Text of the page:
Last week I wrote about our every-seven-year tradition of renewing our wedding vows. Our second wedding unexpectedly took place on a spring weekend in Las Vegas – unexpected because I never thought my prim German wife would agree to be married in the tackiest place on earth. But her mother had been a huge Elvis Presley fan, and I think that might have had something to do with it.
I had initially hoped to find an Elvis Presley impersonator to officiate at our wedding, but I was unable to do so. I attempted instead to find a package that included a ceremony at the tackiest chapel possible, just to have a story like this to tell. Vegas was more than happy to comply.
It was really a terrific package: limousine pick-up at our hotel for transportation to the license bureau; then transportation back to the Shalimar Wedding Chapel; an officiated ceremony by a licensed minister; serenades from an Elvis impersonator; and then transportation back to the hotel. We didn’t really need a license, given that we were already married, but if Vegas is a show town, so we decided to play along.
The wedding industry in Vegas is a little different than the wedding industries elsewhere. There is less catering involved, fewer flower arrangements, fewer elaborate dresses, and probably smaller cakes. What it lacks in pomp, it makes up for in flexibility. For instance, the Clark County marriage license office is open from eight a.m. until midnight.
(Funny story about our first marriage license: we went to the Superior Court building in San Jose, grinning and holding hands, and the guard inside the front door immediately directed us downstairs. “How did you know where we were going?” I asked. “People only come into this building for two reasons – to get married or to get divorced,” he said, “and you can always tell which one it is when they walk in the door.”)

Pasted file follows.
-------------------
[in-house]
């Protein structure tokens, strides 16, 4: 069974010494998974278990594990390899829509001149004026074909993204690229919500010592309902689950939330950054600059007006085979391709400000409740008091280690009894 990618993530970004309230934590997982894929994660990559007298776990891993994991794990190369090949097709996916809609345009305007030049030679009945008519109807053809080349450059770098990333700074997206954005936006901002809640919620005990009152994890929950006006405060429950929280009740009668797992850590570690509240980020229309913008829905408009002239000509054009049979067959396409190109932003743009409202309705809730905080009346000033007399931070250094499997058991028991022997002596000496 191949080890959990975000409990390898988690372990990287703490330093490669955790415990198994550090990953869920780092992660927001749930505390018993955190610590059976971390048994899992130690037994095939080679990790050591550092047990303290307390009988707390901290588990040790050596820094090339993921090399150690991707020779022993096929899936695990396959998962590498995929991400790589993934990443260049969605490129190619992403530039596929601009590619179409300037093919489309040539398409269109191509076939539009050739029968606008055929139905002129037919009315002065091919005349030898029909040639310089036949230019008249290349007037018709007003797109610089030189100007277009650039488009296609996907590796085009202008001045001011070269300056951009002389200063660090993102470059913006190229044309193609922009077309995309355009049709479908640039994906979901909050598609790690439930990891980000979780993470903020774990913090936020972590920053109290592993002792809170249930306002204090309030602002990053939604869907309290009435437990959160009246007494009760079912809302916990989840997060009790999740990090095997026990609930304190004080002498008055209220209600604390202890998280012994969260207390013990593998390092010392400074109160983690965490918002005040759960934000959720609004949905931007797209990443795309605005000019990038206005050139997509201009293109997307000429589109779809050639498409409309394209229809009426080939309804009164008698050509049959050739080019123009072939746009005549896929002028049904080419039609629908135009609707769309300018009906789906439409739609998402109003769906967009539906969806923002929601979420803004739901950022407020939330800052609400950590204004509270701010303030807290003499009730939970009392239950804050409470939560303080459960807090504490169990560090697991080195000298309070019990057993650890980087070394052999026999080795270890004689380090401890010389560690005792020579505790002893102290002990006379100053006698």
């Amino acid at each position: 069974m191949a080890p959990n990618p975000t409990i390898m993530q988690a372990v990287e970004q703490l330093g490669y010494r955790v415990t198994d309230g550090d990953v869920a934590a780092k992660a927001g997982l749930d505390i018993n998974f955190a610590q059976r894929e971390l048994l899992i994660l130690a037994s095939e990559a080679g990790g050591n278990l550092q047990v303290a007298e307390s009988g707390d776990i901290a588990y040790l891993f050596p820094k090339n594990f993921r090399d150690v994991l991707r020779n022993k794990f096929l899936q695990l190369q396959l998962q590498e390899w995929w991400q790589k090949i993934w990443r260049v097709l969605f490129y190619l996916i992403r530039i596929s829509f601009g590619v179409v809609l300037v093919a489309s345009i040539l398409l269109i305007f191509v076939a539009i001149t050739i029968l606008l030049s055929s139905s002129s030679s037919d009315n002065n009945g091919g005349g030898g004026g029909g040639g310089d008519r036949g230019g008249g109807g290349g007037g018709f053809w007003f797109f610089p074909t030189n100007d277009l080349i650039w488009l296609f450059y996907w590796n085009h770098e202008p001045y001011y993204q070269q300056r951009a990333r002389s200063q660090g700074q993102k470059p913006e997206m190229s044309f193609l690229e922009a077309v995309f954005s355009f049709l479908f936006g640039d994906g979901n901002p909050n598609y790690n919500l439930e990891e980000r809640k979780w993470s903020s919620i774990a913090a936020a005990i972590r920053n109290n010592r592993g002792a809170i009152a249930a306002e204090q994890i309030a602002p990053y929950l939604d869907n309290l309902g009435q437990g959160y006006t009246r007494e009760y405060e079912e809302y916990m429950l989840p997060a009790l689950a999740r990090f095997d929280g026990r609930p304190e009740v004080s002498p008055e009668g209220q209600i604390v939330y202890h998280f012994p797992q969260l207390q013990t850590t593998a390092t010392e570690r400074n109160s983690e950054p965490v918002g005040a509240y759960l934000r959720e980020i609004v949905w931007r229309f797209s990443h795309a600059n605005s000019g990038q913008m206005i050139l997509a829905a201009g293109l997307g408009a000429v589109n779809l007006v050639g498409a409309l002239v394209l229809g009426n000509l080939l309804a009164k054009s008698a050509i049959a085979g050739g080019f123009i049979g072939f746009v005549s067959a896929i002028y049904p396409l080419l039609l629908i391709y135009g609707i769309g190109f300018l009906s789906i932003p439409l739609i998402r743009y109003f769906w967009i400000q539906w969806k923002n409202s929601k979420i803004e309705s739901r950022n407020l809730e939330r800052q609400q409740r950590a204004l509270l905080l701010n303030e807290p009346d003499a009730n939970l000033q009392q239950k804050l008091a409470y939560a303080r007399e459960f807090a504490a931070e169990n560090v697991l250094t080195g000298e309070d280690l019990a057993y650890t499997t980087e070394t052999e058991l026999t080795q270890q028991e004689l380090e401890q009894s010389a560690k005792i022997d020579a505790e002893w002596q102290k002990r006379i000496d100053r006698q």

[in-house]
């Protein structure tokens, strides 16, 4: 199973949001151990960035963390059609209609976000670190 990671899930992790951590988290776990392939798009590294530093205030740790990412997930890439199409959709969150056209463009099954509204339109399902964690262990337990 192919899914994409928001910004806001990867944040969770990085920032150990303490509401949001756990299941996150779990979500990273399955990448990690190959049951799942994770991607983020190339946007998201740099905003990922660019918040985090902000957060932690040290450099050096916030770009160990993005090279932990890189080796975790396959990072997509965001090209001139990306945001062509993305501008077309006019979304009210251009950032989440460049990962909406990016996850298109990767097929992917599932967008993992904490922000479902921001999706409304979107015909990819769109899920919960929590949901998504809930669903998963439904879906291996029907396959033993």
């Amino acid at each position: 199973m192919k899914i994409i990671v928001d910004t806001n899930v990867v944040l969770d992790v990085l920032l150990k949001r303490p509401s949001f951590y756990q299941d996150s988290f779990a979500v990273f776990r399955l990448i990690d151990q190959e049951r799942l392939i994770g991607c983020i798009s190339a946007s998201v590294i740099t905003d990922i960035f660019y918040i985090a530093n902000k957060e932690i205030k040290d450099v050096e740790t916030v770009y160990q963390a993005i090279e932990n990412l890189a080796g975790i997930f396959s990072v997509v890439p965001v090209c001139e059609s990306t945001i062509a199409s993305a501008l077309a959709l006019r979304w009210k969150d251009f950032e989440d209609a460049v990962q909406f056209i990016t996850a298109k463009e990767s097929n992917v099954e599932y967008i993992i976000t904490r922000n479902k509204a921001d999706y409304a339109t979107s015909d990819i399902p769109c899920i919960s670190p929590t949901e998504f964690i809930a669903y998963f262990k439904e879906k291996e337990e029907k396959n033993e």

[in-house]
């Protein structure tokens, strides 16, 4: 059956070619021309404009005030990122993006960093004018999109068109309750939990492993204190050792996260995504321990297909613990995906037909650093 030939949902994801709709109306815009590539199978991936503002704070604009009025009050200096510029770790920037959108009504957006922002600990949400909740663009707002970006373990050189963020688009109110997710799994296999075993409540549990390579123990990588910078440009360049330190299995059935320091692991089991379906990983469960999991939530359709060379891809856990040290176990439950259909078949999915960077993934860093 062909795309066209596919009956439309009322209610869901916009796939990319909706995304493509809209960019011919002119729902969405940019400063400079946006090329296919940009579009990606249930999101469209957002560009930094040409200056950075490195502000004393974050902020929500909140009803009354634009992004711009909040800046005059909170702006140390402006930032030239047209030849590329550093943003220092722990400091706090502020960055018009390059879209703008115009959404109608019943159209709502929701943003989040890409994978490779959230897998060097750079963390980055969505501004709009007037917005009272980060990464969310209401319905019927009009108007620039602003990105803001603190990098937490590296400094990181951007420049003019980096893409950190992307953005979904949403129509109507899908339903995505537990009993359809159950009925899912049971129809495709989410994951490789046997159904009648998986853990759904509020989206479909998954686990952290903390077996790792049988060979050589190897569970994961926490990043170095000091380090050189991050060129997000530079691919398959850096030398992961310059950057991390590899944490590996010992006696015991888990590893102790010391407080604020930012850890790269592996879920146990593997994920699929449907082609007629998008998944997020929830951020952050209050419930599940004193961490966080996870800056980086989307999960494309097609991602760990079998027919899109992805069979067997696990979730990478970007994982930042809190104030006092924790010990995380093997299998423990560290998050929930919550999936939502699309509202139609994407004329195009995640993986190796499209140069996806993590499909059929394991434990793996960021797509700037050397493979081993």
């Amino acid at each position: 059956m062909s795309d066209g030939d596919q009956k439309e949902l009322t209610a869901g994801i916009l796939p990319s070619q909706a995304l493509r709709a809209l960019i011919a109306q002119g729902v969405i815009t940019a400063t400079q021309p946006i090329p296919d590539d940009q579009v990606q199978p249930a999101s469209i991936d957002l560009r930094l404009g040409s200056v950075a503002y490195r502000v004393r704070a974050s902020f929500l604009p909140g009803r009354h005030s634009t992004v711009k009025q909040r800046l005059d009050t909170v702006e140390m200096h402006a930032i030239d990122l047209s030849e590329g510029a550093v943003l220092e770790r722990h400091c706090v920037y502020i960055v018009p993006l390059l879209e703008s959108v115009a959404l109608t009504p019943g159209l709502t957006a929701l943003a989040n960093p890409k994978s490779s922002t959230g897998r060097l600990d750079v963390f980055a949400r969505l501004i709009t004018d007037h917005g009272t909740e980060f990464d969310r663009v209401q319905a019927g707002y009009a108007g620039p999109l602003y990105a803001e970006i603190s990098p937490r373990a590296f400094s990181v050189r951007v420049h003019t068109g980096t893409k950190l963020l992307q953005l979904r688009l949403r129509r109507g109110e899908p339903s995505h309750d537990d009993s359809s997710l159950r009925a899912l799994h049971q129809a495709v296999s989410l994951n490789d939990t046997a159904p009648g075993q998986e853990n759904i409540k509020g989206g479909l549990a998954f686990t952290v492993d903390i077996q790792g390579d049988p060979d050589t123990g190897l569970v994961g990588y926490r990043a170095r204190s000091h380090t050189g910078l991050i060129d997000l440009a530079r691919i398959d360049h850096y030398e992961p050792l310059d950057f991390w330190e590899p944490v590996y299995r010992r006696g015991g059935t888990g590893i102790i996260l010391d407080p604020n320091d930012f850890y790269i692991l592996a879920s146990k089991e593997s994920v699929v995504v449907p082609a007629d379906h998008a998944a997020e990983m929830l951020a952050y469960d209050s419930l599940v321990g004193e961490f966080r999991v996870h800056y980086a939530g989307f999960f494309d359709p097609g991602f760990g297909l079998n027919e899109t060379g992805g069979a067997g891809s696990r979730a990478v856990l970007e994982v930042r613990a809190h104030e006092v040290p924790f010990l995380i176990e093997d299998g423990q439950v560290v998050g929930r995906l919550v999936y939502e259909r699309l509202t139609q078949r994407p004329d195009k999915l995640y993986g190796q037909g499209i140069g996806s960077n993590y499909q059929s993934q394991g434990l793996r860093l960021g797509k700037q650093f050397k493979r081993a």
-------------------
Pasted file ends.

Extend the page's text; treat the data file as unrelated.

We sensed our Vegas ceremony was going to be slightly different when the limousine driver called our hotel to confirm our pick-up time. He asked, “How will I know you?” I found this an exceedingly odd question, but I answered, “I’ll be in a tuxedo, and my fiancée will be in a wedding dress.” This was back when we could still fit into them.
The reason why the limousine driver didn’t think his question was odd revealed itself when we arrived at the license bureau. We looked like lost extras from a movie. Vegas may have a wedding industry, but we were the only – only – people in that line dressed for a wedding. The woman in front of us was dressed in denim cut-offs and oh by the way looked like she was actually going to give birth right there in line. We might as well have been in line at McDonald’s.
When we arrived at the chapel, I must tell you, I congratulated myself on my choice. This was not just tacky – it was beyond tacky. It wasn’t even a free-standing chapel. It was a room inside the lobby of the Howard Johnson’s. It was adjacent to a Mexican restaurant. It couldn’t have been more Vegas, especially since the minister was from somewhere in the Middle East, and the Elvis impersonator was none other than Eddie Powers, who’d been in the Matthew Perry-Salma Hayek film Fools Rush In. He sang that song, and of course, Can’t Help Falling In Love With You. He autographed his scarf and gave it to Monica – it’s still around the house somewhere. As tacky as it all was – and believe me, I grasp the irony of saying this about an Elvis impersonator – Eddie was completely genuine, even when we were lying by pretending this was our first marriage.
Eddie couldn’t be fooled. At the end of the ceremony, when we were congenially taking pictures, he said, “You two sure get along well. Are you sure you’re not already married?”
We only smiled knowingly and got back into the limousine. It was, after all, Vegas, where anyone can put on a performance of their own.
Middle Age Cranky at 100: Fine Whines & Muddled Memories, a compilation of the first 100 columns, is now available as an e-book at Smashwords and other digital bookstores.